Lymphatic Drainage

Two sets of lymphatic vessels drain the lung of lymph. A subpleural lymphatic network collects the lymph from the peripheral lung tissue and drains it along the veins leading toward the hilum. There is a deeper lymphatic system that originates around the bronchi and the bronchioles. The deep system joins the lymphatics around the larger bronchi and pulmonary arteries and they finally enter the mediastinum where they join the bronchomediastinal trunks. The final common pathway for all the lymphatic is via the thoracic duct which enters the left subclavian vein.

 

Subpleural Lymphatic Network

Interlobular Septa containing Lymphatics and Venules at the Pleural Surface

Normal lung histology This image of the lung periphery shows secondary lobules and interlobular septa. Within the interalveolar septae, one sees small venules and lymphatics.Courtesy Armando Fraire MD. 32649b

Secondary Lobule – Lymphatics and Venules Travelling Together

The arteries and airways pair up and travel together from the interlobular septa to the hilum.   The pulmonary lobule, also called the secondary lobule is a structural unit surrounded by a membrane of connective tissue, and it is smaller than a subsegment of lung but larger than an acinus. This diagram shows two secondary lobules lying side by side. The pulmonary arteriole (royal blue) and bronchiole (pink) are shown together in the centre of the lobule (“centrilobular”), while the oxygenated pulmonary venules (red) and lymphatics (yellow) are peripheral and also form a formidable and almost inseparable pair.

Courtesy Ashley Davidoff MD 42440b01

Heart Failure Kerley B lines

In these images. and c are normal and b and d represent thickened interlobular septa in a patient with congestive heart failure.  These are the well known Kerley lines, often spoken about but rarely seen.  They are identified as thin horizontal lines usually seen in the costophrenic angles, not being longer than 2 cms in length and touching the pleural surface.

 42545c01.800 Davidoff MD

 

Heart Failure with Lymphatic Congestion Kerley A, B , C lines

There is severe congestive cardiac failure in this CXR with evidence of Kerley B lines seen as horizontal thin lines touching the pleura in the right costophrenic angle in a, and the presence of 3 thin lines coursing obliquely toward the hilum in image b,  representing distended lymphatics running with the bronchovascular bundles.  These lines are called Kerley A lines and they are quite rare. Kerley C lines represent the reticular pattern of intraparenchymal lymphatics which in this case are quite vague.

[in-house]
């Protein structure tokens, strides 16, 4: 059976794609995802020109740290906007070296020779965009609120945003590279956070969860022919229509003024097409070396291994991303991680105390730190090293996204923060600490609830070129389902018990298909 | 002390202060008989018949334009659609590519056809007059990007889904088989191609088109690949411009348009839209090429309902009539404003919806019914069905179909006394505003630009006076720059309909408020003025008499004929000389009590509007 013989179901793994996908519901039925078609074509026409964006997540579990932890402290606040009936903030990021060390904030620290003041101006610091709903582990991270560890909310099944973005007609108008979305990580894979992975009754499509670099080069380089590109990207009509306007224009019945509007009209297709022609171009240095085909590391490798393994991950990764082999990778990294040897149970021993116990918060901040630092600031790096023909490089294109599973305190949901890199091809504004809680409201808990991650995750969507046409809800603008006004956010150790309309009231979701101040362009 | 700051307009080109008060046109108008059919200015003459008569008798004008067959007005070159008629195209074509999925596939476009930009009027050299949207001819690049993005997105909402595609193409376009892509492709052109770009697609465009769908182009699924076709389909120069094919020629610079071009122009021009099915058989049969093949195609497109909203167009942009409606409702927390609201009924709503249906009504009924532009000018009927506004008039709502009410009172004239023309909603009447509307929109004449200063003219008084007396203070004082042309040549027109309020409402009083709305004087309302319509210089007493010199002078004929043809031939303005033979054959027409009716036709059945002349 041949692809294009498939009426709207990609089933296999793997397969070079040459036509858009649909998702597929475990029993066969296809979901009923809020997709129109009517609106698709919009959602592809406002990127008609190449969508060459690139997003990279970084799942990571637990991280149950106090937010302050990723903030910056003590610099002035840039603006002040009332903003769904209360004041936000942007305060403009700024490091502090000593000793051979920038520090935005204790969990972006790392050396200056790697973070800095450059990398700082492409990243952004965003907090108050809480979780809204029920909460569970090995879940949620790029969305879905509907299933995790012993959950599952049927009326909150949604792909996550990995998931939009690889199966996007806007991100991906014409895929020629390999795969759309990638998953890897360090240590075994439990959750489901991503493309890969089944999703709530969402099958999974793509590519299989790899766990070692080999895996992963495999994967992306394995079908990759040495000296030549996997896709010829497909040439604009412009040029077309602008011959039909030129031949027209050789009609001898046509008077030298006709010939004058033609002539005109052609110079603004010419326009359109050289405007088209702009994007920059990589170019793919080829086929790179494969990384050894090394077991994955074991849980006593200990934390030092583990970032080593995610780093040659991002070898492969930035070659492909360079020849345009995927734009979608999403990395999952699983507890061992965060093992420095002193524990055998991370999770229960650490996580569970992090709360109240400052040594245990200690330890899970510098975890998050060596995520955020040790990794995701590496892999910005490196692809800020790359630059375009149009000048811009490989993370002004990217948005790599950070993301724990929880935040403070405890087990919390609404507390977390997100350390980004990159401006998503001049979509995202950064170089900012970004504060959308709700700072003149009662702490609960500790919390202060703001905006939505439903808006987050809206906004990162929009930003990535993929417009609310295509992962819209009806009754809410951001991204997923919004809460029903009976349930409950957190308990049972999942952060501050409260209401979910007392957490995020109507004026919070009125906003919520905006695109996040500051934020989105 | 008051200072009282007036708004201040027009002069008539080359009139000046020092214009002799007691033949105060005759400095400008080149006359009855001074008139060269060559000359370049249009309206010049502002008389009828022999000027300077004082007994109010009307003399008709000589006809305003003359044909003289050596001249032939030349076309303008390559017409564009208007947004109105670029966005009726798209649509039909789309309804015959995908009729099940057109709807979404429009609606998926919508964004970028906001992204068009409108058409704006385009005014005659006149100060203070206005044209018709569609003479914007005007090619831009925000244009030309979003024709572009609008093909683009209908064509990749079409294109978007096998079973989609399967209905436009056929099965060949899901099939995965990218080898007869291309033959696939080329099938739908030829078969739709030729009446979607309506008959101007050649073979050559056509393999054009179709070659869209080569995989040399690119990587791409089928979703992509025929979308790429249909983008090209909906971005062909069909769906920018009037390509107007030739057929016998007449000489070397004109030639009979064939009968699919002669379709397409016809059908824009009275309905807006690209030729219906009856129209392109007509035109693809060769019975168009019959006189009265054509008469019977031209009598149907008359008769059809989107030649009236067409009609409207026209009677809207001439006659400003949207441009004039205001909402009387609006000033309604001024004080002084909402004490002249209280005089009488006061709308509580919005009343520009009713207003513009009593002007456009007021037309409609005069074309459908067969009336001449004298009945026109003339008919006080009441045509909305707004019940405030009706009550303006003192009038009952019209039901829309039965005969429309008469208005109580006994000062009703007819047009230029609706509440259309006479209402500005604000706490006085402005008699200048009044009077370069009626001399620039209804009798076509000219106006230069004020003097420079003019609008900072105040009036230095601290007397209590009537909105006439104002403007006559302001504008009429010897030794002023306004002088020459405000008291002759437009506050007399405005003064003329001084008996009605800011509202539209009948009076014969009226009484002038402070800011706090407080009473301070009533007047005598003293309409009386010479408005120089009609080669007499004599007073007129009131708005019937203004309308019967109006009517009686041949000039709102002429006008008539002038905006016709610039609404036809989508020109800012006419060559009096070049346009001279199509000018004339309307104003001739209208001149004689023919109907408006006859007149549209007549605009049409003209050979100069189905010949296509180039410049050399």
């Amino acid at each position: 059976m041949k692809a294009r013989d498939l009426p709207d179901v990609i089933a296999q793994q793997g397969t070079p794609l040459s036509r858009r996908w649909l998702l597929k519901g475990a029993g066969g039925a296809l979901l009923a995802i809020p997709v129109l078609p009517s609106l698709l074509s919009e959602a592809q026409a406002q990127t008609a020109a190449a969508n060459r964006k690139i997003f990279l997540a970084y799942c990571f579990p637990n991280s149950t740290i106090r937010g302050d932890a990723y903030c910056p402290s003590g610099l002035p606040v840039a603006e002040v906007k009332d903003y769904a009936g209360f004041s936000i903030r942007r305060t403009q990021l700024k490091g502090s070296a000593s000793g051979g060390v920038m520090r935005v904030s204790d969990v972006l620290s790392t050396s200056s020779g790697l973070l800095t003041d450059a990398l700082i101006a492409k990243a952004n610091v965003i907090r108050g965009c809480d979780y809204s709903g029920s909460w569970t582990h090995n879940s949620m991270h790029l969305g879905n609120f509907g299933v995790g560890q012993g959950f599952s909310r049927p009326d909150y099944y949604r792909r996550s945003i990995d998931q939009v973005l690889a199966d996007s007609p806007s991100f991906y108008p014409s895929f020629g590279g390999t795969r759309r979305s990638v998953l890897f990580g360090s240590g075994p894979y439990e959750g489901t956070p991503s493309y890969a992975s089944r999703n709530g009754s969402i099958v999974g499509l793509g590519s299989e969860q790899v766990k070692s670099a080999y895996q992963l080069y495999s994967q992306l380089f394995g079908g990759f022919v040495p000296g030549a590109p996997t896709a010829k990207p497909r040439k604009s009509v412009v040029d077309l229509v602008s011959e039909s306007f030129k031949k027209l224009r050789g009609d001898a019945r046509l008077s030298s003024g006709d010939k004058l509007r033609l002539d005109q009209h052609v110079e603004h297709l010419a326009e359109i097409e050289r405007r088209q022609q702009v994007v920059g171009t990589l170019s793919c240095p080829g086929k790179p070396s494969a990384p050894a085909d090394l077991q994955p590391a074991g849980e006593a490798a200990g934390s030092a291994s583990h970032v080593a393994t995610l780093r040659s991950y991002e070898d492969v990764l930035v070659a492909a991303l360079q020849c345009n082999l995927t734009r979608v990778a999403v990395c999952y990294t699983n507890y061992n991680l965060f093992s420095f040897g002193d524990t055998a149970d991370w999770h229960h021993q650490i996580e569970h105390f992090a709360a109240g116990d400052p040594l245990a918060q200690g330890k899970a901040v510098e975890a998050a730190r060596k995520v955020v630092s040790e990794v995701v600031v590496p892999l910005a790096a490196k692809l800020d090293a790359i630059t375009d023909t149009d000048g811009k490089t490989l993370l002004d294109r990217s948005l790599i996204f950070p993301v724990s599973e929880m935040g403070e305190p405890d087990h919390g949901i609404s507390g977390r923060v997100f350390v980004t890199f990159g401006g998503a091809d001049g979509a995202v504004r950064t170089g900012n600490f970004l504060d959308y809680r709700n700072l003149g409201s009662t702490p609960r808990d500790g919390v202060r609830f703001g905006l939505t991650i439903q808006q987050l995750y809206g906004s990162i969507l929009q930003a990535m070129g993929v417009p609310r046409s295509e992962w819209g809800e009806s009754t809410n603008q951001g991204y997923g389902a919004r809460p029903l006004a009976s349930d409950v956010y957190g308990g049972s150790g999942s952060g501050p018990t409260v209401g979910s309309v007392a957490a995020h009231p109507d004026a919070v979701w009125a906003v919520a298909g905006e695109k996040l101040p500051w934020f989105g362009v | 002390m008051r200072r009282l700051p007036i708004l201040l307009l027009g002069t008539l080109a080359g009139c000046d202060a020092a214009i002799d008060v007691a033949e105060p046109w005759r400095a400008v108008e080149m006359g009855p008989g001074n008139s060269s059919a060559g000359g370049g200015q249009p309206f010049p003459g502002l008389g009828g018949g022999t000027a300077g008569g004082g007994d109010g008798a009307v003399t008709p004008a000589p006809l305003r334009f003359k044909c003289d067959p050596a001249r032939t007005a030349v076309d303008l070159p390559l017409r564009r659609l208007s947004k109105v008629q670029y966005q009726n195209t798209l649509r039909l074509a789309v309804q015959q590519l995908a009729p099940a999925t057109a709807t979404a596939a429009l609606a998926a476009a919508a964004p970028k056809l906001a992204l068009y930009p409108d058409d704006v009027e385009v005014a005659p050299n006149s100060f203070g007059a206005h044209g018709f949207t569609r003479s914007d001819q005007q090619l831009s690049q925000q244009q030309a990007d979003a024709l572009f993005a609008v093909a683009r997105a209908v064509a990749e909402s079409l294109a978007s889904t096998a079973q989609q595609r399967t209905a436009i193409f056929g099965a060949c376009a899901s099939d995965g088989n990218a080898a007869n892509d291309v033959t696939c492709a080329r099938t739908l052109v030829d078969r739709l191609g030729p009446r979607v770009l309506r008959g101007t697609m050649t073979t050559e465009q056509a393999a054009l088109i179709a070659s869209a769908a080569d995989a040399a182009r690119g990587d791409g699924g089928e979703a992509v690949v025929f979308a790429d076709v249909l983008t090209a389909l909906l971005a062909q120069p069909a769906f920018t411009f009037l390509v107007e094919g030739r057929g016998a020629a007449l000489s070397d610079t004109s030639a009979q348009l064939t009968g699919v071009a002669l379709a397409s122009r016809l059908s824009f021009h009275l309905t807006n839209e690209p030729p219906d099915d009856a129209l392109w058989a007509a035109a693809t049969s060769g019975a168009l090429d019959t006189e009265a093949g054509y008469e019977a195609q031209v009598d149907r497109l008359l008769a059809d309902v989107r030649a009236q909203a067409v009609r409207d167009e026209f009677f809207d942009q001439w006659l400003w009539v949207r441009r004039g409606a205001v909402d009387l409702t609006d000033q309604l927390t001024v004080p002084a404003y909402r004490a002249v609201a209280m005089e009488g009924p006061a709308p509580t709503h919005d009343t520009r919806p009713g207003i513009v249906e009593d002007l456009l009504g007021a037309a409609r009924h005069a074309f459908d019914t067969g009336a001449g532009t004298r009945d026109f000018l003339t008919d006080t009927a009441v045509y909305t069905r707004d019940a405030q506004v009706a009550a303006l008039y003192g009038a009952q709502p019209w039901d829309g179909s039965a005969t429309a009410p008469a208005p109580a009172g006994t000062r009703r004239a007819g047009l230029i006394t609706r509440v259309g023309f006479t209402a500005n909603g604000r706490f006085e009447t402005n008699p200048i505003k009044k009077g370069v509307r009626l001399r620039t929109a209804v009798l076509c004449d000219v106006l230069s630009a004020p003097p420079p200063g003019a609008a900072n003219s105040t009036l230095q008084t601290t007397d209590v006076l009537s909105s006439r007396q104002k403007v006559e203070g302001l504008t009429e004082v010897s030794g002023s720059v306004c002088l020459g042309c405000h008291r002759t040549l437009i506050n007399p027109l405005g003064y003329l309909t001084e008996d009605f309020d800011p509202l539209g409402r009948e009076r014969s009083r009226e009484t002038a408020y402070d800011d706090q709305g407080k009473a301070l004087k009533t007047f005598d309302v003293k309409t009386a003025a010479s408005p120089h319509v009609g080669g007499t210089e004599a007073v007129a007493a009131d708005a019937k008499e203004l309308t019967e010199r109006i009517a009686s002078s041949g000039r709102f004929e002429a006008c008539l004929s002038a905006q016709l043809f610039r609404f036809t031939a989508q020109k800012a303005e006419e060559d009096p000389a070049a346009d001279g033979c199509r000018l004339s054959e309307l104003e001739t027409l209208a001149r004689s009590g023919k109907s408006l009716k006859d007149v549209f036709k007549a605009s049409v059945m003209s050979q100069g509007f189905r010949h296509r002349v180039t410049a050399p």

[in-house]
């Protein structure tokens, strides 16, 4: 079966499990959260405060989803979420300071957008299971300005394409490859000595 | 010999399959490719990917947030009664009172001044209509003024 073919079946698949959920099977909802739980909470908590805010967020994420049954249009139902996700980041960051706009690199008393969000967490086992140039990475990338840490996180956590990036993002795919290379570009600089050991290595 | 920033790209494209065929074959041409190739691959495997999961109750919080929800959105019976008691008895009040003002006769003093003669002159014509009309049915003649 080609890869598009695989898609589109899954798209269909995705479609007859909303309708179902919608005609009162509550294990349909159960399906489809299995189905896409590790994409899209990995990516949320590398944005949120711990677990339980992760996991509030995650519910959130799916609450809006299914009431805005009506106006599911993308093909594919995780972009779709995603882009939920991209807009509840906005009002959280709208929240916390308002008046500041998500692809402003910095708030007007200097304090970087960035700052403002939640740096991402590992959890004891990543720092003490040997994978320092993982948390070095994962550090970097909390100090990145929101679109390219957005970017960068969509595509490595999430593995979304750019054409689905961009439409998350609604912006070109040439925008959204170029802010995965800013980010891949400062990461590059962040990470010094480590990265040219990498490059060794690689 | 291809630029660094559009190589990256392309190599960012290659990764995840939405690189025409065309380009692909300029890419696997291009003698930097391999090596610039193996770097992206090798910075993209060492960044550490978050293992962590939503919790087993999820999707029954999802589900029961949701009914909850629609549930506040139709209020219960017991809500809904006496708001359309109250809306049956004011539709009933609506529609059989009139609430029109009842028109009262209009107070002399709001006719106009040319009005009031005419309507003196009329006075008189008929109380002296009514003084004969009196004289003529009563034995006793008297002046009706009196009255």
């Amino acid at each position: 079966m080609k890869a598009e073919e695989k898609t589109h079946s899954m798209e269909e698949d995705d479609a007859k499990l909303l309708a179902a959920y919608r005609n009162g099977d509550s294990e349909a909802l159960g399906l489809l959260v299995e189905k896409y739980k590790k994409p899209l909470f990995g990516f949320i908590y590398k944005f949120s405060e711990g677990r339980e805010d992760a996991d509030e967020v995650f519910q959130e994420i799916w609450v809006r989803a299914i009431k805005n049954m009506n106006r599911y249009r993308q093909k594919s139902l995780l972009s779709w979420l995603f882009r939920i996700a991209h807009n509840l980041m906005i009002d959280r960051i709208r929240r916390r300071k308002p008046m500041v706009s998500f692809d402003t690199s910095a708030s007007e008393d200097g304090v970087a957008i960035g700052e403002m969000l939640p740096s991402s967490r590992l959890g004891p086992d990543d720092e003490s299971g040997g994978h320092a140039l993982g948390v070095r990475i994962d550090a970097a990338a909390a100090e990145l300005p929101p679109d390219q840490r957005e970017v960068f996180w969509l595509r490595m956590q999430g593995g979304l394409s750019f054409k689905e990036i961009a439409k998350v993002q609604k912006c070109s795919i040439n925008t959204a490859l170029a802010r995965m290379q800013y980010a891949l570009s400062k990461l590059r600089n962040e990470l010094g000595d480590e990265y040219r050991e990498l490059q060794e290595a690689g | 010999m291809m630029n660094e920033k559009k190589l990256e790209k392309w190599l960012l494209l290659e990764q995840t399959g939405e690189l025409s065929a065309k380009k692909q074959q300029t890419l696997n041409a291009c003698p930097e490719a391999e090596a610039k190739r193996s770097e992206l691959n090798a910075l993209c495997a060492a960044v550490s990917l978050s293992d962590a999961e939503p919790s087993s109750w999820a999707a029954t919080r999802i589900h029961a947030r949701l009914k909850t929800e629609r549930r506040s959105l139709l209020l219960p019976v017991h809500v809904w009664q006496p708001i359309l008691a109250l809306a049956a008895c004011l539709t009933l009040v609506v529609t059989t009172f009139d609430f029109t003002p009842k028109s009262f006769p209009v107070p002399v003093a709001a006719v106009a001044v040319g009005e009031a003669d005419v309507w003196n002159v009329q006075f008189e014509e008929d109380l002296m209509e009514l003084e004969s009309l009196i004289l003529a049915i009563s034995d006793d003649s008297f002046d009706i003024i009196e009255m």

46424c01 Davidoff MD

Pleural and Fissural Involvement in Sarcoidosis
46843c01 lung pleura fissures lymphatics interstitium interstitial disease fx nodules dx sarcoidosis CTscan Davidoff MD 46842 46843 46843c01 46846 46847 46848 46849 46851

 

HALO SIGN AROUND A MASS
CT in the axial plane demonstrates a large, spiculated mass in the right upper lobe likely reflecting hemorrhage around the mass. In addition there is evidence of interlobular septal thickening possibly reflecting lymphatic invasion and raising the possibility of lymphangitis carcinomatosa
Ashley Davidoff MD

Lymph Nodes

 

Most of the visible lymph nodes are within the hila and mediastinum.  However there are  lymph nodes that lie close to the periphery of the lung. These are relatively small measuring  approximately 2mm. in diameter.  They become larger towards the hila, reaching diameters of between 5 to 10mm.

 

 

The mediastinal nodes have been divided into 4 main groups;  the superior mediastinal, aortic, inferior mediastinal, and N node are the designated groups.  Within these groups there are 14 nodal stations.  These 14 stations have been given both names and numbers to aid in the classification and staging of disease.

 

The Mediastinal Nodes

32682n04.801 lung chest mediastinum lymph nodes anatomy normal CTscan Davidoff MD

 

Group 3 called “prevascular and retrotracheal nodes” can only be appreciated on the axial images since they are found relatively anterior and posteriorly in the chest.

 

Superior Mediastinal Nodes

 

1 Highest Mediastinal Nodes

2 Upper Tracheal Nodes

3 Prevascular and Retrotracheal Nodes

4 Lower Paratracheal Nodes

 

Superior Mediastinal Nodes

1= Highest, 2= Upper Tracheal and 4 = Lower Paratracheal

32682n01n.800 nodes 1,2,4 Superior mediastinal Nodes 1 Highest Mediastinal Nodes 2 Upper Tracheal Nodes 3 Prevascular and Retrotracheal Nodes 4 Lower Paratracheal Nodes chest mediastinum lymph nodes normal anatomy CTscan Davidoff MD

Superior Mediastinal Nodes

3 = Prevascular Nodes

This patient has lymphoma and the nodal groups of the mediastinum are all enlarged.

42058c01  Davidoff MD

Superior Mediastinal Nodes